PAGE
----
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Taking Care of Business
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Old November 22nd, 2005, 03:40 PM   #1
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Making up for it in DVD sales

I just completed a video project for a local soccer team. I charged an hourly rate for my time videotaping team interviews as well as for my time editing and mastering the DVD. This was one of my first paid gigs so I based the project fee on what I believed to be half the going hourly rate in my area. My estimate of how many hours it would take was only 2 hours off.

I expect to sell at least 15 of the finished DVDs to the parents at $10 each (no labels or inserts, just silver DVD and clear case). My cost for each is $1.50 and about 15 minutes to burn it.

My question ... like still photographers that charge a bit less for the shoot knowing they'll make up for it in print sales, do videographers do the same? Charge a bit less for their shooting and editing time knowing they'll make up for it in media sales? (I'm talking small quantities here, sub-100 units)

Or do you charge full price for your time and sell the finished media at or near cost?
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Old November 22nd, 2005, 06:08 PM   #2
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I've done both. I'd have to say every deal is different. However, there's also unscrupulous people who will lead you into thinking they'll go with you for duplication but then end up with somebody else (Happened to me once). I cut him a preferential rate for the production with an assurance that he would pick us for duplication. There was an option in the contract for him to drop out of the duplication if the DVD wasn't up to par. Needless to say, he claimed that. Doubtful he could have found a better rate... He probably ended up trying to do it himself. So this is something to keep in mind if you want to try and make it back on the dist. Negotiations are a fluid thing.

I will say that I never charge a client cost for DVD though. There's always some kind of markup in there.
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Old November 22nd, 2005, 09:05 PM   #3
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I think Kinkos gets $15 or so for a DVD copy, so that is your low end price. I would charge $25 ($30 ??) , and put a nicer imprint on it (maybe a screen capture form the video) as well as a decent jewel case or similar. DVD cases in qty cost about 40 cents on ebay.

People will get an impression of your work from what you give them, so make it nice. They will remember nice longer than they will remember cheap, and are mroe likely to hire you for other things...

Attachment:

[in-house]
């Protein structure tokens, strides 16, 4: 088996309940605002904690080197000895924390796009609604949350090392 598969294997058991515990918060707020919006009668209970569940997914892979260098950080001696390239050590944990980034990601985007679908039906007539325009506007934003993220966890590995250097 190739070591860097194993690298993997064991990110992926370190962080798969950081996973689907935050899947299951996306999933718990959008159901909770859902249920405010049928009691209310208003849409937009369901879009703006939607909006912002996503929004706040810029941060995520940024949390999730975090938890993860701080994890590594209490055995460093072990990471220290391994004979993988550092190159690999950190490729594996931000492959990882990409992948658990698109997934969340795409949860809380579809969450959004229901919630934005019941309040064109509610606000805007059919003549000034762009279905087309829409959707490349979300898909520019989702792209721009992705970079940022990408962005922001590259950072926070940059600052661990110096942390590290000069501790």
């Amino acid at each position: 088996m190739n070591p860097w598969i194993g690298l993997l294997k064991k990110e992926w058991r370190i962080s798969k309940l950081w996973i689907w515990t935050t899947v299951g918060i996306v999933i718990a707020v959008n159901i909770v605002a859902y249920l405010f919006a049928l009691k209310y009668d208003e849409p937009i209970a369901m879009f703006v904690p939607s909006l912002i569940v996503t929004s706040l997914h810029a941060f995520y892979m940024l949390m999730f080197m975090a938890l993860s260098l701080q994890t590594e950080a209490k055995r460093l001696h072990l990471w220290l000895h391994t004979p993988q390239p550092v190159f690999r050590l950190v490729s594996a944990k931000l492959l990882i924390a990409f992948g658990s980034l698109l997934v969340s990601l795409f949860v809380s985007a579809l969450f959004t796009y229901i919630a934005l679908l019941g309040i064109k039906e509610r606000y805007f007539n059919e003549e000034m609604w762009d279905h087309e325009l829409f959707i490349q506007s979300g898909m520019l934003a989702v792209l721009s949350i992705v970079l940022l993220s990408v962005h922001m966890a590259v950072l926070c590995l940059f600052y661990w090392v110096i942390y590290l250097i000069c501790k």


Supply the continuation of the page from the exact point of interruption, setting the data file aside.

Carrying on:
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Old November 22nd, 2005, 09:08 PM   #4
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Fresnel,
Imagine going to work and at the end of a two week pay period the bose decides your work was sub par and only pays you for one week.

Even if the boss fires you, you get paid for your two weeks of works.

If the client feels insecure about giving you production, post product, duplication. You may give them the option to "break" at some point but you get paid in FULL to that point.

If you REWARD the client with a price break it's on the back end for completing the job with you, not for walking away. You can surprise them with a discount on the FINAL bill. Some will discount when they pay in FULL EARLY.

A promise for future work, post production, duplication is worth ZERO unless they give you a NON REFUNDABLE deposit on that future work.

The client has a right to not commit in advance but you don't reward them with a discount BEFORE that commitment.

Steve,
If you discount for the shoot and edit than you shoulder the risk for the sales. Factor all time and costs into full value of the project and mark up appropriately on the sales so you show a profit.

BTW, There are times when I've outsourced a dub order. Since I shoulder the risk, burden, responsibility to the vendor and on the Quality Control for the project I mark up for that supervision.
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Old November 23rd, 2005, 05:07 PM   #5
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Quote:
Originally Posted by Craig Seeman
Fresnel,
Imagine going to work and at the end of a two week pay period the bose decides your work was sub par and only pays you for one week.

Even if the boss fires you, you get paid for your two weeks of works.

If the client feels insecure about giving you production, post product, duplication. You may give them the option to "break" at some point but you get paid in FULL to that point.

If you REWARD the client with a price break it's on the back end for completing the job with you, not for walking away. You can surprise them with a discount on the FINAL bill. Some will discount when they pay in FULL EARLY.

A promise for future work, post production, duplication is worth ZERO unless they give you a NON REFUNDABLE deposit on that future work.

The client has a right to not commit in advance but you don't reward them with a discount BEFORE that commitment.
Yeah. I learned from that mistake. It was an early days gig when I was eager to land what I figured would be relatively large pickings.

These days its a lot tougher (but I'll admit not impossible) to take me for a ride. :)

I just wanted to a share an experience with Steve. But thanks for framing it up in that sense. If I had read this back then, it would have saved me a lot of disappointment.
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